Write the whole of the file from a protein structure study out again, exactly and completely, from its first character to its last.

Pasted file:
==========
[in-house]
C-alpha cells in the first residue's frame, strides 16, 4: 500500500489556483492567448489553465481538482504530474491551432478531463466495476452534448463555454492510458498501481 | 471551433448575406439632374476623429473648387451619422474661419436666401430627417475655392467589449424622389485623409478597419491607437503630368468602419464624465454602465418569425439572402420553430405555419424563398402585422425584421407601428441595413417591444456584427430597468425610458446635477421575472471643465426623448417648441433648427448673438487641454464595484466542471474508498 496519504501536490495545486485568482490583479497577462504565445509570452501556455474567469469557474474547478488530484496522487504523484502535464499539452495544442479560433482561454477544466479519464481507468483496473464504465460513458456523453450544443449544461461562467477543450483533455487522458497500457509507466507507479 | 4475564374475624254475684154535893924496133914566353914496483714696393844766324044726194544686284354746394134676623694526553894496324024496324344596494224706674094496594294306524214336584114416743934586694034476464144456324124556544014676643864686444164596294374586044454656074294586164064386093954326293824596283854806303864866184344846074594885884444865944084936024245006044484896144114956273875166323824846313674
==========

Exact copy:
[in-house]
C-alpha cells in the first residue's frame, strides 16, 4: 500500500489556483492567448489553465481538482504530474491551432478531463466495476452534448463555454492510458498501481 | 471551433448575406439632374476623429473648387451619422474661419436666401430627417475655392467589449424622389485623409478597419491607437503630368468602419464624465454602465418569425439572402420553430405555419424563398402585422425584421407601428441595413417591444456584427430597468425610458446635477421575472471643465426623448417648441433648427448673438487641454464595484466542471474508498 496519504501536490495545486485568482490583479497577462504565445509570452501556455474567469469557474474547478488530484496522487504523484502535464499539452495544442479560433482561454477544466479519464481507468483496473464504465460513458456523453450544443449544461461562467477543450483533455487522458497500457509507466507507479 | 4475564374475624254475684154535893924496133914566353914496483714696393844766324044726194544686284354746394134676623694526553894496324024496324344596494224706674094496594294306524214336584114416743934586694034476464144456324124556544014676643864686444164596294374586044454656074294586164064386093954326293824596283854806303864866184344846074594885884444865944084936024245006044484896144114956273875166323824846313674